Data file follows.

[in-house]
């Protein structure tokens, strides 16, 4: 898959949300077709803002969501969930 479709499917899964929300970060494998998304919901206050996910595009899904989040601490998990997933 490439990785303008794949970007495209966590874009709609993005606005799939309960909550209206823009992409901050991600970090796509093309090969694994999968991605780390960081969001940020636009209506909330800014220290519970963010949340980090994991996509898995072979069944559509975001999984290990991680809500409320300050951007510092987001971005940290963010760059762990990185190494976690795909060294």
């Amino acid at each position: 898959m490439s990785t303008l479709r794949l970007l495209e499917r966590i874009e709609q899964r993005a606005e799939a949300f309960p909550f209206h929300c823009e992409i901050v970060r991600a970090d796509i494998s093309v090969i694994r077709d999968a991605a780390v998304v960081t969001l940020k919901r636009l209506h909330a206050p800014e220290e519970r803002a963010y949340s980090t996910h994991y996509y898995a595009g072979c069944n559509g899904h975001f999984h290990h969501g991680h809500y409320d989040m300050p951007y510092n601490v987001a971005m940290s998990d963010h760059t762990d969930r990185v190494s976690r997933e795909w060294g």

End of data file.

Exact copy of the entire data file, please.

[in-house]
């Protein structure tokens, strides 16, 4: 898959949300077709803002969501969930 479709499917899964929300970060494998998304919901206050996910595009899904989040601490998990997933 490439990785303008794949970007495209966590874009709609993005606005799939309960909550209206823009992409901050991600970090796509093309090969694994999968991605780390960081969001940020636009209506909330800014220290519970963010949340980090994991996509898995072979069944559509975001999984290990991680809500409320300050951007510092987001971005940290963010760059762990990185190494976690795909060294």
């Amino acid at each position: 898959m490439s990785t303008l479709r794949l970007l495209e499917r966590i874009e709609q899964r993005a606005e799939a949300f309960p909550f209206h929300c823009e992409i901050v970060r991600a970090d796509i494998s093309v090969i694994r077709d999968a991605a780390v998304v960081t969001l940020k919901r636009l209506h909330a206050p800014e220290e519970r803002a963010y949340s980090t996910h994991y996509y898995a595009g072979c069944n559509g899904h975001f999984h290990h969501g991680h809500y409320d989040m300050p951007y510092n601490v987001a971005m940290s998990d963010h760059t762990d969930r990185v190494s976690r997933e795909w060294g």